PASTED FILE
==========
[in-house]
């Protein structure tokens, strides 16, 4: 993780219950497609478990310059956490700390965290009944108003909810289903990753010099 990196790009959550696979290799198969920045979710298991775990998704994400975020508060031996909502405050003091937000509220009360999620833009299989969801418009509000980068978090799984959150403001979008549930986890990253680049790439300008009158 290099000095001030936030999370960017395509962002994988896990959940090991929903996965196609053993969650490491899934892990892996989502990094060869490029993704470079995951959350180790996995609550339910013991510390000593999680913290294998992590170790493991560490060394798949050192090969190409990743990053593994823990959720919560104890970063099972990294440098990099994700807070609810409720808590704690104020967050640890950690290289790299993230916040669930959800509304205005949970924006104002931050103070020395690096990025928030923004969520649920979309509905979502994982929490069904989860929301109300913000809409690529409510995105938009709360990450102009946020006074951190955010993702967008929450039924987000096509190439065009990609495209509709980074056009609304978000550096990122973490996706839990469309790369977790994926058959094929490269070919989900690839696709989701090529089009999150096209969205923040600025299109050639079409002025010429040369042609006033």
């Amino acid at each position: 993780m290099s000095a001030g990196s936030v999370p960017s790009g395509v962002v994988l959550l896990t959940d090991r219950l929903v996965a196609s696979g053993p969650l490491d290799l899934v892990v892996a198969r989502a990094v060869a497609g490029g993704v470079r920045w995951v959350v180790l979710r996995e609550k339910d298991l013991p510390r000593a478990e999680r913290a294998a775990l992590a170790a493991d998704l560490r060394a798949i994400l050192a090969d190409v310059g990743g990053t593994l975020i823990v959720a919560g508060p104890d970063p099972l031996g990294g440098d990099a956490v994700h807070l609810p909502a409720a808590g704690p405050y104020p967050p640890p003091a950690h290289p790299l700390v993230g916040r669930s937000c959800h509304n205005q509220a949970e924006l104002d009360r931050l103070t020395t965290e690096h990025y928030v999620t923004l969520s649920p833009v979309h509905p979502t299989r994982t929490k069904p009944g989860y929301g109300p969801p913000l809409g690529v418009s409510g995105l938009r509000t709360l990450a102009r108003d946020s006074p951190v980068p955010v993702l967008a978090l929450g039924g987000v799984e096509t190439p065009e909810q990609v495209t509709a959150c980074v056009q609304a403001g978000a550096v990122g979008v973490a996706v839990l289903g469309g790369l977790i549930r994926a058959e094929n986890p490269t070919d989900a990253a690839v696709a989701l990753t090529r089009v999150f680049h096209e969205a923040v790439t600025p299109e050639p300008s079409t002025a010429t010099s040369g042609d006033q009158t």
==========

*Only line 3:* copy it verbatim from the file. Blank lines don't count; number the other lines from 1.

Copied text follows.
């Amino acid at each position: 993780m290099s000095a001030g990196s936030v999370p960017s790009g395509v962002v994988l959550l896990t959940d090991r219950l929903v996965a196609s696979g053993p969650l490491d290799l899934v892990v892996a198969r989502a990094v060869a497609g490029g993704v470079r920045w995951v959350v180790l979710r996995e609550k339910d298991l013991p510390r000593a478990e999680r913290a294998a775990l992590a170790a493991d998704l560490r060394a798949i994400l050192a090969d190409v310059g990743g990053t593994l975020i823990v959720a919560g508060p104890d970063p099972l031996g990294g440098d990099a956490v994700h807070l609810p909502a409720a808590g704690p405050y104020p967050p640890p003091a950690h290289p790299l700390v993230g916040r669930s937000c959800h509304n205005q509220a949970e924006l104002d009360r931050l103070t020395t965290e690096h990025y928030v999620t923004l969520s649920p833009v979309h509905p979502t299989r994982t929490k069904p009944g989860y929301g109300p969801p913000l809409g690529v418009s409510g995105l938009r509000t709360l990450a102009r108003d946020s006074p951190v980068p955010v993702l967008a978090l929450g039924g987000v799984e096509t190439p065009e909810q990609v495209t509709a959150c980074v056009q609304a403001g978000a550096v990122g979008v973490a996706v839990l289903g469309g790369l977790i549930r994926a058959e094929n986890p490269t070919d989900a990253a690839v696709a989701l990753t090529r089009v999150f680049h096209e969205a923040v790439t600025p299109e050639p300008s079409t002025a010429t010099s040369g042609d006033q009158t």